JUAN GONZÁLEZ: But now you’ve also tweeted that Robert Mueller, who appears to be one step ahead of everyone, may have already factored this in to what might happen, and may already have developed a plan for rolling out future indictments.

MARCY WHEELER: Yeah. I mean, three things. One is they have known that they’re under threat of this happening for a year, and therefore it’s clear they are thinking about succession patterns. We’ve seen Mueller kind of handing off parts of the investigation, whether indictments that have already been taken are sent off to other prosecutors. Michael Cohen is now cooperating with Mueller, but also with SDNY, the federal prosecutors here in Manhattan, and also with New York state. And all of those are investigations that would target Trump, and only the Mueller investigation would be affected directly by a Rosenstein firing.

And then the question you’ve got to ask is, if you could decide who would make better use of a 3-day warning that Rosenstein was going to get fired, would your money go on Trump, or would it go on Robert Mueller? I mean, he’s got three days to put into place plans of what’s going to happen if Rosenstein is fired on Thursday. I think that once Mueller got Paul Manafort’s testimony locked in, which happened about 10 days ago, I think, to some degree, it was too late for Trump to really completely undermine this investigation.

AMY GOODMAN: And do you think he did that because he was afraid something like this could happen?

MARCY WHEELER: Well, I think the timing of that was largely dictated by Manafort’s second trial coming up and by whatever else the prosecutor showed him about what was coming down the pike on the conspiracy case in chief. But regardless, you know, back in January, Trump was telling people, “I’m safe because Paul Manafort is not going to flip on me.” Paul Manafort has now flipped on him. And so, it may be too late for Trump to—short of shutting down the entire DOJ, it may be too late for Trump to completely avoid, if not him, then people like Don Jr. and Roger Stone being in serious trouble.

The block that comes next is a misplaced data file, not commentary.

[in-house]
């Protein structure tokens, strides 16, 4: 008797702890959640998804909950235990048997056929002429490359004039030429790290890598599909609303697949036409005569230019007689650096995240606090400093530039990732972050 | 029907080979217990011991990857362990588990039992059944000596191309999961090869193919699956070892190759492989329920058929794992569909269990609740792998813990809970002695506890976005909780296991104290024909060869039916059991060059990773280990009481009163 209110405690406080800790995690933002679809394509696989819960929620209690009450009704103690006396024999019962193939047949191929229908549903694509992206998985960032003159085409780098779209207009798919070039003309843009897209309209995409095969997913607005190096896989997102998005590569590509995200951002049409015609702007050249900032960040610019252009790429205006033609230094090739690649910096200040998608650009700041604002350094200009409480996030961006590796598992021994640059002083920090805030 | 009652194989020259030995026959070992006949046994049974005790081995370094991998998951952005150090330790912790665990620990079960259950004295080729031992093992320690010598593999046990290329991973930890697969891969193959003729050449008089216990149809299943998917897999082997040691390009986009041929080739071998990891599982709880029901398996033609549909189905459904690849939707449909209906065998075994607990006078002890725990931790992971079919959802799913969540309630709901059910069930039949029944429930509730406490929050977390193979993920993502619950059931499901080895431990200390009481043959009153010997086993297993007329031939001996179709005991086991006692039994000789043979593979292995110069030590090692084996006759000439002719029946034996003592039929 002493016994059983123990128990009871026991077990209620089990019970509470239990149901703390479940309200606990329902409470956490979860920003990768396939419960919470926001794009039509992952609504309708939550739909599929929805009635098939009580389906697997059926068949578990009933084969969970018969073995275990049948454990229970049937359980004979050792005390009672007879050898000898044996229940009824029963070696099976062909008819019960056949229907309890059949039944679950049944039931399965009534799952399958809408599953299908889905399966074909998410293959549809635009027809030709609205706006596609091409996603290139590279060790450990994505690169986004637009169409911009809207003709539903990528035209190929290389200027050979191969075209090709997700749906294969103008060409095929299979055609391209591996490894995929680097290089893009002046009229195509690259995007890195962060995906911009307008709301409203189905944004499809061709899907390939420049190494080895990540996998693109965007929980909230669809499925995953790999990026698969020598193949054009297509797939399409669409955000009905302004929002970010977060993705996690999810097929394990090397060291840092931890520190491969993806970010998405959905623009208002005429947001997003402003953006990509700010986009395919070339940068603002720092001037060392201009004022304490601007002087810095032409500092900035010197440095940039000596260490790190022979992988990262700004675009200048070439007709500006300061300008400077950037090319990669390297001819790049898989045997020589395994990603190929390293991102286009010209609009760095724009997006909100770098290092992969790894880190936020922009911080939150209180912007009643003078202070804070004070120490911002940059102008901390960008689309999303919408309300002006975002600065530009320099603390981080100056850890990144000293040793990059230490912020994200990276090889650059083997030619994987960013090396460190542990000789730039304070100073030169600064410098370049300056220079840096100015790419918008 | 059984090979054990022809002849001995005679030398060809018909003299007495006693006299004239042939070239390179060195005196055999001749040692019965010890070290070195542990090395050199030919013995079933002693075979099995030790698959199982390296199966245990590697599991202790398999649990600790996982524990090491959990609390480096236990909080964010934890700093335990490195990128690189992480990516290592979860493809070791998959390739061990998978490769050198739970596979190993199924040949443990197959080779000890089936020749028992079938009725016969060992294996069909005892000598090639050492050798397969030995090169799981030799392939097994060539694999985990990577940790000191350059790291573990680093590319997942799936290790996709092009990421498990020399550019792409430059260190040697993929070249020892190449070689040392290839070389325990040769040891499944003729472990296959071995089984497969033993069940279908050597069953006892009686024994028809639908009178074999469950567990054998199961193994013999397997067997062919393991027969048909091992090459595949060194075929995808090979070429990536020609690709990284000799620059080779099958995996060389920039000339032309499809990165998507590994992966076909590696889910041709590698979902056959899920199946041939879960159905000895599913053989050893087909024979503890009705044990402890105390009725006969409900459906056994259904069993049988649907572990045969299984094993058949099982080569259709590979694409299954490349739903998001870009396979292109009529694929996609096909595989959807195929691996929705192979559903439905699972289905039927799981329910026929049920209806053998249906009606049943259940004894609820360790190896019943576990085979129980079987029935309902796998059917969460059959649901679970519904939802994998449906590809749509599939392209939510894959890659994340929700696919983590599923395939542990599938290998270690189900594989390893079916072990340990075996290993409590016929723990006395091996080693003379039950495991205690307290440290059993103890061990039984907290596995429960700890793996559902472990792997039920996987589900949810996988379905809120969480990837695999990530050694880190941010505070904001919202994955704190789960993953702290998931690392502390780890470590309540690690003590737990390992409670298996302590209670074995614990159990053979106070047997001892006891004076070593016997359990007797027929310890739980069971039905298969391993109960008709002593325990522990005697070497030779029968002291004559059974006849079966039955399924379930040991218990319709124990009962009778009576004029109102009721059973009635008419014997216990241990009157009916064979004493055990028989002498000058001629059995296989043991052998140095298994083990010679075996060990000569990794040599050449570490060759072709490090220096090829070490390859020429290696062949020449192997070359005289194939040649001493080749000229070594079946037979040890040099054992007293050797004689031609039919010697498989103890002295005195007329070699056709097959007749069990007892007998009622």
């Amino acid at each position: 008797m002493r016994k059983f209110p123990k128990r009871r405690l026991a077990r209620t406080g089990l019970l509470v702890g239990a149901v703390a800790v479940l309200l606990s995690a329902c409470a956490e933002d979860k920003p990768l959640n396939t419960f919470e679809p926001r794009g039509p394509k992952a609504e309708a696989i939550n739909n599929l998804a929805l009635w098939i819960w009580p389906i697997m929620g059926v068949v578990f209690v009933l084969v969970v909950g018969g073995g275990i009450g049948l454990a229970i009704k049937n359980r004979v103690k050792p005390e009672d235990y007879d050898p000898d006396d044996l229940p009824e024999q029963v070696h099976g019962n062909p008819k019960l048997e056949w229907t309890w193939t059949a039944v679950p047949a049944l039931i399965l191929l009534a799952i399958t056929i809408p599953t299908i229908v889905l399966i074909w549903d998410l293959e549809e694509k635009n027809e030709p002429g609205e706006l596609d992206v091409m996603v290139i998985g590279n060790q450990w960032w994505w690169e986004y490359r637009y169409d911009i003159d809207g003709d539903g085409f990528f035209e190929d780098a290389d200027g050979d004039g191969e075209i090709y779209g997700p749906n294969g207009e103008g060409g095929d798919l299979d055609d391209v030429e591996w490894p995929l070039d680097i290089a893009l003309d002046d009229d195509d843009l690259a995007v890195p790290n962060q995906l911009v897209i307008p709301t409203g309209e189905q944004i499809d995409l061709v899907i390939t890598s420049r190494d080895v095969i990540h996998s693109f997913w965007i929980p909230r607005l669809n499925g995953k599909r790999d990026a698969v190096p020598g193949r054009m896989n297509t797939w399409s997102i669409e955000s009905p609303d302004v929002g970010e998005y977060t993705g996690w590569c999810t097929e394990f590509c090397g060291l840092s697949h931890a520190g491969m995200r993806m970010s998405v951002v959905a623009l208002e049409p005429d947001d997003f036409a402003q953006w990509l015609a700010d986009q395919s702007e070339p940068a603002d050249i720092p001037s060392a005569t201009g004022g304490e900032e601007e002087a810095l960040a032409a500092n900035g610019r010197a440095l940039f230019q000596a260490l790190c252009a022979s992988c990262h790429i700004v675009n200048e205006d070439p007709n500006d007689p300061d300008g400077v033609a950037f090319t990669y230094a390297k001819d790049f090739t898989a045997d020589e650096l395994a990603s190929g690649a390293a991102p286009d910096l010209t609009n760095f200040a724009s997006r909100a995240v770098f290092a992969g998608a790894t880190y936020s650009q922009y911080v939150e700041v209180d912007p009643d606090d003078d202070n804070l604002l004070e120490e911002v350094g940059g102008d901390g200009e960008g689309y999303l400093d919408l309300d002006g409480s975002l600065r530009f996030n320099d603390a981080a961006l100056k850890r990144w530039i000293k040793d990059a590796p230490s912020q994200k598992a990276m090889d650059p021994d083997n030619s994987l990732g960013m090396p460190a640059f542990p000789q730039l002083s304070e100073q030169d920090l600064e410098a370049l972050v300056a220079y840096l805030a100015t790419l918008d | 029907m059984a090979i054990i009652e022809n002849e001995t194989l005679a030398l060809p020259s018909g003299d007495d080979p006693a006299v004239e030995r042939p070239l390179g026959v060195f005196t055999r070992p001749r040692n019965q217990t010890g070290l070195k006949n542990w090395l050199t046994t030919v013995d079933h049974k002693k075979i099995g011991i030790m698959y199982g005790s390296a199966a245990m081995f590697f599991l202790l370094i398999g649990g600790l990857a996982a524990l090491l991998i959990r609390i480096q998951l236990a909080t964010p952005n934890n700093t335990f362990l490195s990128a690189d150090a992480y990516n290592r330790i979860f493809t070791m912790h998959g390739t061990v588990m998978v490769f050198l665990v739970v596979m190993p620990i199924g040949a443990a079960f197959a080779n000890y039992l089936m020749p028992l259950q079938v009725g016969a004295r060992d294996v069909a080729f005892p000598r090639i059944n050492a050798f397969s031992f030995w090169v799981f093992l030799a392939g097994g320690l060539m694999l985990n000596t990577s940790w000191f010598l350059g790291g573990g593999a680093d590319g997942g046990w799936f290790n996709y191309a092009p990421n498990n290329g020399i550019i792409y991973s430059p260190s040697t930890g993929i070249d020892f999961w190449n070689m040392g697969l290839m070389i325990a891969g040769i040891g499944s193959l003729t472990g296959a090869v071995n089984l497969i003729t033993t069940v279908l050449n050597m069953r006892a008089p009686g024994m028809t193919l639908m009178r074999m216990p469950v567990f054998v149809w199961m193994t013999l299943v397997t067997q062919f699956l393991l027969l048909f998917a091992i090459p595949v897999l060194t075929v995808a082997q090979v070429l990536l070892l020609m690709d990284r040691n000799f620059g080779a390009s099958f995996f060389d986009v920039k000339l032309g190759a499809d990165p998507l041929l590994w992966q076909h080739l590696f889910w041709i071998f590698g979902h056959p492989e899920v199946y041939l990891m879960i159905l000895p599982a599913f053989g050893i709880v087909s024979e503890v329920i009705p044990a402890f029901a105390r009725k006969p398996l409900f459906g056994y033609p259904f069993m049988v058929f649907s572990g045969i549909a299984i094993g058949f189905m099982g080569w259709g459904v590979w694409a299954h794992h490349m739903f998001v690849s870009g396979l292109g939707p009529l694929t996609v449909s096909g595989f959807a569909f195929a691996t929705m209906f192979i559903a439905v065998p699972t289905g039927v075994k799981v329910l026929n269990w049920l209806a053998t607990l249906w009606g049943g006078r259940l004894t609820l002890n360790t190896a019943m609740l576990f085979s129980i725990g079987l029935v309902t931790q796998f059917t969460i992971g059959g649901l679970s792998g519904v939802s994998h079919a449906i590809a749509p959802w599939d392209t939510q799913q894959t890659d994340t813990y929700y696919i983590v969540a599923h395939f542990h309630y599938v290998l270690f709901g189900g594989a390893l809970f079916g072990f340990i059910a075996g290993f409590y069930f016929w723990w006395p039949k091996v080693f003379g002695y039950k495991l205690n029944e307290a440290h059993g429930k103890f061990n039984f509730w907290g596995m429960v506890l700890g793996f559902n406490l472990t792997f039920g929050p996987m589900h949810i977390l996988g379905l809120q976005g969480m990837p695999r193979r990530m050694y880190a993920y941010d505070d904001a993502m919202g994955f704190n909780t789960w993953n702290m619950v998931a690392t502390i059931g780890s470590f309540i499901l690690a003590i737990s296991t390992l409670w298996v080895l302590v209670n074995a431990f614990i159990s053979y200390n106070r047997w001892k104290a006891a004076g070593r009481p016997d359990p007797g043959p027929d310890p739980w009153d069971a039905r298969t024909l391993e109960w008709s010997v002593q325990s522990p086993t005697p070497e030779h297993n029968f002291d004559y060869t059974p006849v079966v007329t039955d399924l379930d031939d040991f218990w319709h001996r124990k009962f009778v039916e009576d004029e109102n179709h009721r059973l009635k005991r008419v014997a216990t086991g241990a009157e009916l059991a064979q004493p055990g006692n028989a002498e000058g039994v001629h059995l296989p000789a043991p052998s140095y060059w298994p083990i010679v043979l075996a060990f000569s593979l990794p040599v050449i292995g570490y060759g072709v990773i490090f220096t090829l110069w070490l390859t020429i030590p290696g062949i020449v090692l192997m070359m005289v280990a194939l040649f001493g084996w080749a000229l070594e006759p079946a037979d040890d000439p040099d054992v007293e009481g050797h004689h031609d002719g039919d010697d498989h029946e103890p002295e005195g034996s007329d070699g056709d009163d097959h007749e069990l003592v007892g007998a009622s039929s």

AMY GOODMAN: If Rod Rosenstein leaves the DOJ, the person who would likely supervise special counsel Robert Mueller is the solicitor general, Noel Francisco, a Republican lawyer who once worked with Ted Cruz on the legal team supporting President George W. Bush during the 2000 Florida recount. Francisco’s old law firm, as you said, Jones Day, now representing Trump. He’s been described as a Trump loyalist, a skeptic of the FBI. In 2016, he co-authored an op-ed in The Wall Street Journal shortly before the election that accused the FBI of using a double standard for dealing with Democrats and Republicans, saying it was conducting, quote, “ambush interviews,” “immuniz[ing] only witnesses who can help deliver convictions” and “investigat[ing] and charg[ing] all potential crimes.”